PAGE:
'We have no alternative' to defeating opioid crisis

Marie Harrington
August 10, 2017

"If they do start, it's awfully tough to get off", Trump told reporters at the clubhouse at his private golf club in New Jersey.

But the substance of the meeting was quickly overshadowed when Trump, responding to a reporter's question about North Korea's provocations, threatened to unleash "fire and fury like the world has never seen" if it continues to threaten the United States.

He also sought to cast blame on the previous administration for the worsening of the opioid problem.

The Trump administration is declining to declare the opioid epidemic a national emergency, despite a recommendation from the president's opioid commission calling that its "first and most urgent recommendation".

He also vowed to work with doctors and health professionals to help address the causes of opioid addictions. "We must act boldly to stop it", read its report.

"It would also awaken every American to this simple fact: if this scourge has not found you or your family yet, without bold action by everyone, it soon will", the report said.

"For example, now Medicaid can't reimburse drug treatment in large residential facilities (16 or more beds)".

The commission recommended that the treatment facilities should be expanded across the United States, doctors should be educated and equipped about the proper way to prescribe pain medication and police officers ought to be equipped with the anti-overdose remedy Naloxone. And in 2009, he declared the H1N1 swine-flu virus a national emergency.

Trump declined the reports' recommendation about a national emergency.

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Following the briefing, Health and Human Services Secretary Tom Price said he believes there are resources to address the crisis without declaring a national emergency.

"The average sentence for a convicted federal drug offender decreased 20 percent from 2009 to 2016", he added, noting he "promised to fight this battle during his campaign". "We still have too many people getting medicine at too high a level and for too long", said CDC acting director Dr. Anne Schuchat in an interview with the Times last month.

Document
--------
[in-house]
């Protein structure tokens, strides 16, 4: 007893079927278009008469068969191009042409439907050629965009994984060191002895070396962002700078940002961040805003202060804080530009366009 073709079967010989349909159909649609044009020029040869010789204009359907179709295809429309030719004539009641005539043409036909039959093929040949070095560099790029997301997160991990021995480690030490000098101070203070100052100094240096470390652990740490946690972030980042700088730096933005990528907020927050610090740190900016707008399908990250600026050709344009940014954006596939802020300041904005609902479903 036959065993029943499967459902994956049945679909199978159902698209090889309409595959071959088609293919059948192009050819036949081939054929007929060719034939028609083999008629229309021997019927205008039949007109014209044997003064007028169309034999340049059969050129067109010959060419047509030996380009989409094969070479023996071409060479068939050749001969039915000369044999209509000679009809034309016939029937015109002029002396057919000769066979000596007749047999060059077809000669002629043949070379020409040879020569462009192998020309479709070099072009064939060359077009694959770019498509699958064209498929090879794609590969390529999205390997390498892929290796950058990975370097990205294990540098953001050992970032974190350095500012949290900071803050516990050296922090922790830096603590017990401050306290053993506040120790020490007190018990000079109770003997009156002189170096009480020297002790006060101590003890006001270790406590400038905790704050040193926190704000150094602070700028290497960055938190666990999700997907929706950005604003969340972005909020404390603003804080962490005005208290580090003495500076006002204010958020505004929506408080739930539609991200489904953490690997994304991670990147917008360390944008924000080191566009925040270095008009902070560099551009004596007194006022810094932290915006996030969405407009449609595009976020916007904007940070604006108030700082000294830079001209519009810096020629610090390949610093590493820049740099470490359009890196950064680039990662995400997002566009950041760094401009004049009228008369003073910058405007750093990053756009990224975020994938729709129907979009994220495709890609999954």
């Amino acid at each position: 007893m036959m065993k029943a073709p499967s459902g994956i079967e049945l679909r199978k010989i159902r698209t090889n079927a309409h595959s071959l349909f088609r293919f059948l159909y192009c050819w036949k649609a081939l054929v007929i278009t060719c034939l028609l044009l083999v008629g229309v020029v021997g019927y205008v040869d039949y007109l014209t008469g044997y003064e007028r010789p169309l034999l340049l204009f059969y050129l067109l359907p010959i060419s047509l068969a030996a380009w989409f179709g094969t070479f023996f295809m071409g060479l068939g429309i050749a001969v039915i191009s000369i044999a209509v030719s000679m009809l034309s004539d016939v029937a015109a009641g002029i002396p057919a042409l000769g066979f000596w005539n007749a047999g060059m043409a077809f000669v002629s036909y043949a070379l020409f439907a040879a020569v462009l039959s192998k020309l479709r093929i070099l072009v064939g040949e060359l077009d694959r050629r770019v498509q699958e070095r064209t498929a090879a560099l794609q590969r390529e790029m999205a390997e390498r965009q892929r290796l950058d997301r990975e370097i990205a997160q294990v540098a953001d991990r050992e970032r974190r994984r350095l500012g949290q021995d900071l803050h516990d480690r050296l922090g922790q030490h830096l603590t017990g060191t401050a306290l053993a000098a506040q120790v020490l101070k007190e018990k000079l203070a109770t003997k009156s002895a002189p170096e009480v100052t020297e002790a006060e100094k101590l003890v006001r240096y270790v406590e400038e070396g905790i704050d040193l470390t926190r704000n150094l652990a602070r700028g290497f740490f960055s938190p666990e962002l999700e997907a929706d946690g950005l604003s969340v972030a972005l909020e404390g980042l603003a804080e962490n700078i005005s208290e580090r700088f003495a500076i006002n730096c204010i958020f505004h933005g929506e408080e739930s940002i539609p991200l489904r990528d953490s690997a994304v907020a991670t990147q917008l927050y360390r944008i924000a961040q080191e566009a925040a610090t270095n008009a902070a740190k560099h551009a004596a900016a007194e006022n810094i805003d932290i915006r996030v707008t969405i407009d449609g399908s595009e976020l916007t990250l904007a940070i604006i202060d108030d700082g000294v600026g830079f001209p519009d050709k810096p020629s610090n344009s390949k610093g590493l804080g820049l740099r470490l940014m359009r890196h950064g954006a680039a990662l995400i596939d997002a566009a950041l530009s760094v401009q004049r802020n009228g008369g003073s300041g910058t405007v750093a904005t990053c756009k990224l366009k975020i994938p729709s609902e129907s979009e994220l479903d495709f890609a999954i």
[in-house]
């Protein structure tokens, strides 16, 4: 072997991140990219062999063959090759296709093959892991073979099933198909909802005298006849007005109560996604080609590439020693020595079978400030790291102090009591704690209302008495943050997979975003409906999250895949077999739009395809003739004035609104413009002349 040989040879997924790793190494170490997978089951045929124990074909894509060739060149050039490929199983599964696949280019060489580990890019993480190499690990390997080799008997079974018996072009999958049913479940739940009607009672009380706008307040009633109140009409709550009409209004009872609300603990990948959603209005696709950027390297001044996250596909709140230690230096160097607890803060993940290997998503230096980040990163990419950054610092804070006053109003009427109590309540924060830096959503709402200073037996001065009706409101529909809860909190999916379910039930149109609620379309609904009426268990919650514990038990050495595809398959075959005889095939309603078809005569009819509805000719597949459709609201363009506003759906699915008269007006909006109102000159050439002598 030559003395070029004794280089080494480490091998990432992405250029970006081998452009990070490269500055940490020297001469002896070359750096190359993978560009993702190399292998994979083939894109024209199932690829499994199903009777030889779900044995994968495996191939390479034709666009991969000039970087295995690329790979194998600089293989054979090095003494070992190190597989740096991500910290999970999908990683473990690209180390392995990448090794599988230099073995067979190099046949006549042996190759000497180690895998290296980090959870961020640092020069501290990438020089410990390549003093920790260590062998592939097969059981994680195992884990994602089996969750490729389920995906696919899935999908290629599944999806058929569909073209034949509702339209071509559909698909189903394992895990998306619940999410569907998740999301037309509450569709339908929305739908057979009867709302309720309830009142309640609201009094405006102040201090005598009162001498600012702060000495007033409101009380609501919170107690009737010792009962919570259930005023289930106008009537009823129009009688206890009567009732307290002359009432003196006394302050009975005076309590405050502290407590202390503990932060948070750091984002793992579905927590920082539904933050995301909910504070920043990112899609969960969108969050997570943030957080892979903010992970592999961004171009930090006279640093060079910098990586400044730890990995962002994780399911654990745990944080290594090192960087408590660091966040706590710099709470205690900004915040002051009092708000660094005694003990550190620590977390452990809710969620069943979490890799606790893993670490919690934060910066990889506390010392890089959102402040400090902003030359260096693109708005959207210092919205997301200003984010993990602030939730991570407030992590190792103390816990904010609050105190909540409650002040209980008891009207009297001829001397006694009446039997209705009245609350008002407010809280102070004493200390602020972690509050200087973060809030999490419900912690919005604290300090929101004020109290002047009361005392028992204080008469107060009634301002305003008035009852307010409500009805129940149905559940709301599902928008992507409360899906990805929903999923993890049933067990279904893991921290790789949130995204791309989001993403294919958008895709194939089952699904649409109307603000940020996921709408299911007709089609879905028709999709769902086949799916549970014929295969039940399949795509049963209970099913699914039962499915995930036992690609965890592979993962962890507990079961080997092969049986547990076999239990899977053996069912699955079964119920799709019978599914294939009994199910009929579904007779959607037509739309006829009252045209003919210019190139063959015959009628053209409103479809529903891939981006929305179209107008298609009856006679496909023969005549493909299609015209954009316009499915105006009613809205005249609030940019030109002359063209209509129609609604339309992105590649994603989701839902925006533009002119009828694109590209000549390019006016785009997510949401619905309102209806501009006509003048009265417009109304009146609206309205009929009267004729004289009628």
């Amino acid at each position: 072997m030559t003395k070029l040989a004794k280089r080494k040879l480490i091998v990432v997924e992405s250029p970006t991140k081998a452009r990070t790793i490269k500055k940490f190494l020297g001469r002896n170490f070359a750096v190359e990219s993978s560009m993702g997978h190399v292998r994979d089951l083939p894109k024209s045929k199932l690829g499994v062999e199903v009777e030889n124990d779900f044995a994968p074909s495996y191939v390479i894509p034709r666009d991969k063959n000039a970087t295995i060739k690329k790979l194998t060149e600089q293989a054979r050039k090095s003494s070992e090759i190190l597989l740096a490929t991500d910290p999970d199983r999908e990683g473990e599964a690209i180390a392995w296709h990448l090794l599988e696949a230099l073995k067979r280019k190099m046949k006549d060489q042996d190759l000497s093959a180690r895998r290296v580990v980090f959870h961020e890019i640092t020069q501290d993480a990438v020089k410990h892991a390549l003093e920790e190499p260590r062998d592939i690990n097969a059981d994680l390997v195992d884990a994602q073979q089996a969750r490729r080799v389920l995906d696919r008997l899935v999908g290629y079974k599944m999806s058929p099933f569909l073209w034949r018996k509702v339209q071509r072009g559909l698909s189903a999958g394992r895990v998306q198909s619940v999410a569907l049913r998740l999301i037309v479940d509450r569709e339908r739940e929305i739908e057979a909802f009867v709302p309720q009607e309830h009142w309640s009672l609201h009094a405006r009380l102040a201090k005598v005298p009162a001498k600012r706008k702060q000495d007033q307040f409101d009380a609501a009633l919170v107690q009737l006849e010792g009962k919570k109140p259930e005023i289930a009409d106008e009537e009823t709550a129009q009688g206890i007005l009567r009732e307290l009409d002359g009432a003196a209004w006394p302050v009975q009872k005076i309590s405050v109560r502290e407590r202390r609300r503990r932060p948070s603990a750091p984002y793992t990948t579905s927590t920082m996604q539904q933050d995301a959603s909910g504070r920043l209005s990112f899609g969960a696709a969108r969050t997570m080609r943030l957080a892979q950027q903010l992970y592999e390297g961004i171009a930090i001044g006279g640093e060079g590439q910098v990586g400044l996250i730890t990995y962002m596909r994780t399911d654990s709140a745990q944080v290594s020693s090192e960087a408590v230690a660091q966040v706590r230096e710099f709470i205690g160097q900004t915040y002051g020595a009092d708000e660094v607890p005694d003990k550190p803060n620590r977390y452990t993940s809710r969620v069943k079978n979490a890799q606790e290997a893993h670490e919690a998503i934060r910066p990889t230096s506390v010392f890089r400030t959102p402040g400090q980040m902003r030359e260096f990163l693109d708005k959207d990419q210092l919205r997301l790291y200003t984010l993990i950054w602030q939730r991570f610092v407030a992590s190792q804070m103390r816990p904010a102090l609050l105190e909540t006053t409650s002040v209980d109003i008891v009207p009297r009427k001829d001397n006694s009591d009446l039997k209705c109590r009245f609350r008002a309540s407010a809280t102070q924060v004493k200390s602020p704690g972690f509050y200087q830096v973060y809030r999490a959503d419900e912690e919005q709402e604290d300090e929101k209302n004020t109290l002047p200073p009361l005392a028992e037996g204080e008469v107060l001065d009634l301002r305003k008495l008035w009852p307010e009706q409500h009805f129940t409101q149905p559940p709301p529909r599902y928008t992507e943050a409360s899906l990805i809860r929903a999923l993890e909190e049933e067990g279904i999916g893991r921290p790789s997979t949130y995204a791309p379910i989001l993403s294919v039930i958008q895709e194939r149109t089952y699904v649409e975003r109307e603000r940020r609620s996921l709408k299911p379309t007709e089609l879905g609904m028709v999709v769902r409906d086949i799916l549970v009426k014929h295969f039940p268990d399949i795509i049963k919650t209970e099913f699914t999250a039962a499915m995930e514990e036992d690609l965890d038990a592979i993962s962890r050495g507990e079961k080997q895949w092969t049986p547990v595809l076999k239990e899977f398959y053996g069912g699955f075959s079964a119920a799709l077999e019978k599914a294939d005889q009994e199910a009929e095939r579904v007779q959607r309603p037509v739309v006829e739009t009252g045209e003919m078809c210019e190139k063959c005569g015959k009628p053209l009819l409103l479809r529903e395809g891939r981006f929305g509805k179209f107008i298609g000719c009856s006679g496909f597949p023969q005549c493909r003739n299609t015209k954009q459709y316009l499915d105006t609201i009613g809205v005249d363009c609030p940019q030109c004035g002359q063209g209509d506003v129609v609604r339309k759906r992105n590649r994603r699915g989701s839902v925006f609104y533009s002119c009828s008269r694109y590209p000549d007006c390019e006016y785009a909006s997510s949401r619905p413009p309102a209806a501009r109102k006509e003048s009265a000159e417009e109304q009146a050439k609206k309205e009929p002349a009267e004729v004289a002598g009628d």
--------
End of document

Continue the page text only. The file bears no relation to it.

A group of GOP centrists who torpedoed the bill stressed potential cuts to addiction treatment programs. "When you have the capacity of Yankee stadium or Dodger stadium dying every single year in this nation, that's a crisis that has to be given incredible attention and the president is giving it that attention".

A declaration of emergency would allow the Trump presidency to expedite legislation created to ameliorate the addiction crisis, while simultaneously drawing political attention to the problem.

Price said other national emergencies for public health have been focused on a "time-limited problem, either an infectious disease or a specific threat to public health".

Health officials awaiting news from President Trump's briefing on opioids Tuesday didn't, in the end, get much about what the White House plans to do about the growing crisis. He emerged from the briefing with two ideas for combating the epidemic: Telling young people that opioids are bad and strengthening the war on drugs.

Medicaid, which now insures some 70 million low-income Americans, historically covered primarily poor children, pregnant mothers and the low-income elderly. The drug was almost unheard of on the illegal market in the United States until recently.

Bierman reported from Bridgewater and Levey from Washington.

Other reports by TheSundaySentinel

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